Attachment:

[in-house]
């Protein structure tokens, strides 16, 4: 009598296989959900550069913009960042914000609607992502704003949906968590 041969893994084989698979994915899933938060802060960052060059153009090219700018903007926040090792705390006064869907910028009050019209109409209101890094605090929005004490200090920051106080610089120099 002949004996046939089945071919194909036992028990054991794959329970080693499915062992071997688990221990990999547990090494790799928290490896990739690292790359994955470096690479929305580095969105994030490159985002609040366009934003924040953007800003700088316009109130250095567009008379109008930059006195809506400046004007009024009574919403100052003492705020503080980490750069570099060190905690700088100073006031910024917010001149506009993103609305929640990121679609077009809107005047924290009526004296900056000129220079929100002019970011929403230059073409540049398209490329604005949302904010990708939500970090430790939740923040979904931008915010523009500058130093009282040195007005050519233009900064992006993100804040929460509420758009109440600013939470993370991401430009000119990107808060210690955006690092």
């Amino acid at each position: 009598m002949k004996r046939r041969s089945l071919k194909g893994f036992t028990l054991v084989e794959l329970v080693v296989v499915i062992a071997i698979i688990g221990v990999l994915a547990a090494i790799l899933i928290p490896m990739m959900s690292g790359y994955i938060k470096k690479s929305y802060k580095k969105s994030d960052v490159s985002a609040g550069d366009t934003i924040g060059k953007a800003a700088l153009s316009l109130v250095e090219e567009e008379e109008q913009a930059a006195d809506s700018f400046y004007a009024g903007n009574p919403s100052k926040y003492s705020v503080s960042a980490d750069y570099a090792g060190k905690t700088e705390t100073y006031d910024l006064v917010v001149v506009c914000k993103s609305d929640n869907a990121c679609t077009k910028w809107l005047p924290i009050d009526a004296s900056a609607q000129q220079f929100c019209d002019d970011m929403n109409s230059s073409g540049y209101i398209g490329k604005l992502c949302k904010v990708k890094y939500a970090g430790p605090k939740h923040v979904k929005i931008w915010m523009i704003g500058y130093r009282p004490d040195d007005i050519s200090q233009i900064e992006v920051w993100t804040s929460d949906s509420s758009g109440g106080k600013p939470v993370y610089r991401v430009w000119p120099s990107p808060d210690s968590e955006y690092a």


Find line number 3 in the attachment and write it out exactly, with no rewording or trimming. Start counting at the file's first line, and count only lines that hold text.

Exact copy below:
């Amino acid at each position: 009598m002949k004996r046939r041969s089945l071919k194909g893994f036992t028990l054991v084989e794959l329970v080693v296989v499915i062992a071997i698979i688990g221990v990999l994915a547990a090494i790799l899933i928290p490896m990739m959900s690292g790359y994955i938060k470096k690479s929305y802060k580095k969105s994030d960052v490159s985002a609040g550069d366009t934003i924040g060059k953007a800003a700088l153009s316009l109130v250095e090219e567009e008379e109008q913009a930059a006195d809506s700018f400046y004007a009024g903007n009574p919403s100052k926040y003492s705020v503080s960042a980490d750069y570099a090792g060190k905690t700088e705390t100073y006031d910024l006064v917010v001149v506009c914000k993103s609305d929640n869907a990121c679609t077009k910028w809107l005047p924290i009050d009526a004296s900056a609607q000129q220079f929100c019209d002019d970011m929403n109409s230059s073409g540049y209101i398209g490329k604005l992502c949302k904010v990708k890094y939500a970090g430790p605090k939740h923040v979904k929005i931008w915010m523009i704003g500058y130093r009282p004490d040195d007005i050519s200090q233009i900064e992006v920051w993100t804040s929460d949906s509420s758009g109440g106080k600013p939470v993370y610089r991401v430009w000119p120099s990107p808060d210690s968590e955006y690092a």